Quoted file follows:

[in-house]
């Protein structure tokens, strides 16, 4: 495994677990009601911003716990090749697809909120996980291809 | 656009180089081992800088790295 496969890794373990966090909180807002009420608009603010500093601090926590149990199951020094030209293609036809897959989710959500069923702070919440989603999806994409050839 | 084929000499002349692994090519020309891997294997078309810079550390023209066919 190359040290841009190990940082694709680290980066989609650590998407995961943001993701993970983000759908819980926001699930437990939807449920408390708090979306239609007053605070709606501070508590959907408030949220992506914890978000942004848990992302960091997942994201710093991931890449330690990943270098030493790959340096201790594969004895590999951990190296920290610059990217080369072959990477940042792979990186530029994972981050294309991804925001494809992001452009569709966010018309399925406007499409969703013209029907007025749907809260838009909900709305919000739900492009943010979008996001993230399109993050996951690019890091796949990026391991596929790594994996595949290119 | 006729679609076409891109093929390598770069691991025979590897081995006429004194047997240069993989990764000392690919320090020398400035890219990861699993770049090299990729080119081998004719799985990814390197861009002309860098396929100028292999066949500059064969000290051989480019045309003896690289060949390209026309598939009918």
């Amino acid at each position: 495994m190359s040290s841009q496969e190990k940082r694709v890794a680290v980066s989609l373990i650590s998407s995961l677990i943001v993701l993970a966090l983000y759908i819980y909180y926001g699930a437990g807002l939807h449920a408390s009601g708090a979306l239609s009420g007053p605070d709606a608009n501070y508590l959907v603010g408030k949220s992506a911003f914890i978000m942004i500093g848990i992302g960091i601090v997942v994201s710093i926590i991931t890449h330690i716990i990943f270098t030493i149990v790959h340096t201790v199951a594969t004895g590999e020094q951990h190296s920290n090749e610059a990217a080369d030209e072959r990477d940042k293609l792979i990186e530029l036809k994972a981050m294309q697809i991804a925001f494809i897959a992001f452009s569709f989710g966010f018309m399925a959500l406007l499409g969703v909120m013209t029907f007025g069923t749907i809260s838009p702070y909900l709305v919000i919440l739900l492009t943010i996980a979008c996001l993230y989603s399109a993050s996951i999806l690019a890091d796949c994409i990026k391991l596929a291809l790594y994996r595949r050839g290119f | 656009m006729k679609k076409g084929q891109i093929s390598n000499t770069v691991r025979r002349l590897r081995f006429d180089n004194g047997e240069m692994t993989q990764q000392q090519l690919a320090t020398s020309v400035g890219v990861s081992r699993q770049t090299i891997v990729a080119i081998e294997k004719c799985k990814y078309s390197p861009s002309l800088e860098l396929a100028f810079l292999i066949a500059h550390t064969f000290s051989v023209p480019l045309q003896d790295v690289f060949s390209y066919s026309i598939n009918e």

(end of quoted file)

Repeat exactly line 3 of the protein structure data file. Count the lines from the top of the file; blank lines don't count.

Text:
């Amino acid at each position: 495994m190359s040290s841009q496969e190990k940082r694709v890794a680290v980066s989609l373990i650590s998407s995961l677990i943001v993701l993970a966090l983000y759908i819980y909180y926001g699930a437990g807002l939807h449920a408390s009601g708090a979306l239609s009420g007053p605070d709606a608009n501070y508590l959907v603010g408030k949220s992506a911003f914890i978000m942004i500093g848990i992302g960091i601090v997942v994201s710093i926590i991931t890449h330690i716990i990943f270098t030493i149990v790959h340096t201790v199951a594969t004895g590999e020094q951990h190296s920290n090749e610059a990217a080369d030209e072959r990477d940042k293609l792979i990186e530029l036809k994972a981050m294309q697809i991804a925001f494809i897959a992001f452009s569709f989710g966010f018309m399925a959500l406007l499409g969703v909120m013209t029907f007025g069923t749907i809260s838009p702070y909900l709305v919000i919440l739900l492009t943010i996980a979008c996001l993230y989603s399109a993050s996951i999806l690019a890091d796949c994409i990026k391991l596929a291809l790594y994996r595949r050839g290119f | 656009m006729k679609k076409g084929q891109i093929s390598n000499t770069v691991r025979r002349l590897r081995f006429d180089n004194g047997e240069m692994t993989q990764q000392q090519l690919a320090t020398s020309v400035g890219v990861s081992r699993q770049t090299i891997v990729a080119i081998e294997k004719c799985k990814y078309s390197p861009s002309l800088e860098l396929a100028f810079l292999i066949a500059h550390t064969f000290s051989v023209p480019l045309q003896d790295v690289f060949s390209y066919s026309i598939n009918e």